Buffalo TeraStation diagnostics
Buffalo has been producing small business NAS devices for many years.
This compact four-bay unit is an interesting mix of traditional NAS options (like needing desktop software to configure the device) and new features like USB boot and iSCSI support (you can use it either as traditional network storage or directly attached to a server. It can be included as part of a storage fabric using tools such as Storage Spaces in Windows Server 2012).
We like the a handy screen on the front that shows you startup and diagnostic information, reminds you if you haven't plugged in an Ethernet cable and displays useful information like the IP address and link speed.
Twin Gigabit Ethernet ports and four USB ports give you link aggregation for improving performance and reasonable expansion options; two of the ports are USB 3 for speed, but you don't get the older high-speed eSATA expansion. On the other hand, there are UPS ports on the front and the back of the case.
Plenty of ports at the back
Although you can take out the four drive cages without tools, you will need a screwdriver to remove or fit drives into the cages; many competitors have switched to more convenient tool-free mountings. The only cloud option is backing up to Amazon S3 and you don't get sync tools to run on your PC or Mac to keep files up to date when you're travelling. However, as well as the Apple Time Machine compatibility offered by many small business NAS devices these days you get ten licences for NovaBACKUP Business Essentials 14 that you can use to back up your office PCs. WebAccess means you can connect from any device with a decent browser, so you're not limited to Android and iOS (although there are mobile applications for those as well as Windows Phone). You can also use it as an FTP server for file access.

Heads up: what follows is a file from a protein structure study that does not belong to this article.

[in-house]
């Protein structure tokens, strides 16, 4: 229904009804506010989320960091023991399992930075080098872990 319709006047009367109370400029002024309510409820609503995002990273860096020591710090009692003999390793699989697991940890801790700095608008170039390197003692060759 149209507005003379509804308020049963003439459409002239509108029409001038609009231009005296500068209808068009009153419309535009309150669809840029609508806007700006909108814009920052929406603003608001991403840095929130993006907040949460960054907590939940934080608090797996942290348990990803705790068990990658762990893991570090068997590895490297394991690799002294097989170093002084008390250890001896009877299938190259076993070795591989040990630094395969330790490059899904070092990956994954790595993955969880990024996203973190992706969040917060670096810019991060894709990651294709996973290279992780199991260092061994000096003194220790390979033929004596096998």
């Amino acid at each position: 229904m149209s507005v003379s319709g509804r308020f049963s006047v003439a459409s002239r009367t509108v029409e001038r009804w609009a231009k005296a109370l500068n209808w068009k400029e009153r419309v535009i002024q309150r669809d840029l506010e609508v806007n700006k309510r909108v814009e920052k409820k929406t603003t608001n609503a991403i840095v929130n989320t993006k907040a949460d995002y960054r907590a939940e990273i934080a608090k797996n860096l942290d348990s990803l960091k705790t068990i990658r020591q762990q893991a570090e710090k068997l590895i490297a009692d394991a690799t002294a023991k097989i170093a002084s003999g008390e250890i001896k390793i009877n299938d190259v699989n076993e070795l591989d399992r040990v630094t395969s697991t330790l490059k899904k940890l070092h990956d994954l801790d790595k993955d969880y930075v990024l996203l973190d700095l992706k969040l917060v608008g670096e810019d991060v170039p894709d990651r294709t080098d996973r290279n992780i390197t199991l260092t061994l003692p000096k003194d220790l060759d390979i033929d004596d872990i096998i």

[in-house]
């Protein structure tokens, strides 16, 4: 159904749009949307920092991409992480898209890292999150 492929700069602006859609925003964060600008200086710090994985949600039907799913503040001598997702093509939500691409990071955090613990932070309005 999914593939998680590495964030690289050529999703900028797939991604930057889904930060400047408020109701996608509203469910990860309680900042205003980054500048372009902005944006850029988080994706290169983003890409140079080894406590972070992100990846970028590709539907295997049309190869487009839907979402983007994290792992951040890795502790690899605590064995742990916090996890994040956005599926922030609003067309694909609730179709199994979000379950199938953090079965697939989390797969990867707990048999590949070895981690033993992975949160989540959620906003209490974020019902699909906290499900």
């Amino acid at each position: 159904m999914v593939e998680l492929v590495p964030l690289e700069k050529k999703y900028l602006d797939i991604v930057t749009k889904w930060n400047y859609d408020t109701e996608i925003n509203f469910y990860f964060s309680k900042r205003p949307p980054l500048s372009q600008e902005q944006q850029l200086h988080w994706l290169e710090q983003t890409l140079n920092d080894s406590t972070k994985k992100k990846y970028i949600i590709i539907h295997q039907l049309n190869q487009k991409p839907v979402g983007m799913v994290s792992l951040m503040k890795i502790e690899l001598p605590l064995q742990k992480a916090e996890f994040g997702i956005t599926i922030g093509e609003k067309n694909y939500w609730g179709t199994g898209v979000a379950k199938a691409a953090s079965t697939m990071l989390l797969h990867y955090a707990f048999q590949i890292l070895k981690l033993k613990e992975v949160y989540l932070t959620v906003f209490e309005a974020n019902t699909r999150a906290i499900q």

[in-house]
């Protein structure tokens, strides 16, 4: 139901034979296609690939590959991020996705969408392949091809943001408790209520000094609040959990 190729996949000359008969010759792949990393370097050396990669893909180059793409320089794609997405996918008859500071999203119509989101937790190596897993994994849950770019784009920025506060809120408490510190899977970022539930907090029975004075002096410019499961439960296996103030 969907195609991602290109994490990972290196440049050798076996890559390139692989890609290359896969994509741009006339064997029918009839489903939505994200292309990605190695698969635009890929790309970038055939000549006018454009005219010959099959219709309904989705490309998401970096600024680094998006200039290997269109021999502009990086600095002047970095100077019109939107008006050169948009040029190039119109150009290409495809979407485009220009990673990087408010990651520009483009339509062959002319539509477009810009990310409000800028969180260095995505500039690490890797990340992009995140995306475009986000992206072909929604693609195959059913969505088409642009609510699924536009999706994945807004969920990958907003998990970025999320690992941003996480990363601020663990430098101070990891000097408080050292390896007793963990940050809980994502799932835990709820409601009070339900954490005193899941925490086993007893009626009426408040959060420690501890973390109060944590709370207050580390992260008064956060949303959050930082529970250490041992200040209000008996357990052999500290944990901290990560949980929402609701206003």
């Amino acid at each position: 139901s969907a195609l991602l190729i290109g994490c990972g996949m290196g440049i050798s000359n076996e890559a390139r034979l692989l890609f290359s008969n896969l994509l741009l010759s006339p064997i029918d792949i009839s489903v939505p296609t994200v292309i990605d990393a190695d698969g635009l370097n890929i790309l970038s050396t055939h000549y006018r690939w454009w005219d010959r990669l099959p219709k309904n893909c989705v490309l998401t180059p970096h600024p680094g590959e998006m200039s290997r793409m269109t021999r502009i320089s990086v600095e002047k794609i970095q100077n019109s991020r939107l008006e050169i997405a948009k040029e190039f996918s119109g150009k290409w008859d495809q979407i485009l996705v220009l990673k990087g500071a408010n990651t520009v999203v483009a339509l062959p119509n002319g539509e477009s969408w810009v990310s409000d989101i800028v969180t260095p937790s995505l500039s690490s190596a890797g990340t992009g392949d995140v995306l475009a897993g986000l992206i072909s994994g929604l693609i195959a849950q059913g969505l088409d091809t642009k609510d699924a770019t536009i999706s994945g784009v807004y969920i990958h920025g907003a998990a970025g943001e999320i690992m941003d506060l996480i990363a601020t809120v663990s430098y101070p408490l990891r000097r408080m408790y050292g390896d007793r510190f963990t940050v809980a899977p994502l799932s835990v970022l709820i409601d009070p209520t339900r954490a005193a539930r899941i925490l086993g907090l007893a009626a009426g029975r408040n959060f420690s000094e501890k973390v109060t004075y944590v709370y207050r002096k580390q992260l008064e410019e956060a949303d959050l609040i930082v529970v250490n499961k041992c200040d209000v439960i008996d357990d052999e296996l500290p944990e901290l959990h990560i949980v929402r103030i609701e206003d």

For many businesses, these simpler options will actually work out better. And while Buffalo suggests you install the TeraNavigator software to set up your TeraStation, if you type the IP address from the display on the front into your browser, you can log in to the NAS and configure it through the web interface instead. Sensibly, this prompts you to change the admin password straight away (and it helpfully gives you the device name to look for in Explorer as well).
This gives you the same interface as TeraNavigator, with the choice of the full admin control panel, which opens by default, or the Easy Admin interface which walks you through setting up WebAccess, backing the NAS up to an external USB drive or another TeraStation, search indexing, user and group management, RAID settings and changing the main password with helpful wizards.
If you're experienced at managing network storage you can jump straight in; if you don't know the difference between RAID 0, 1, 5 (the default if you have all four drives fitted) and 6, you get a good explanation to help you decide whether to stick with the defaults. You can even use the Easy Admin interface to join the TeraStation to your Active Directory so you don't have to set up users and groups all over again.
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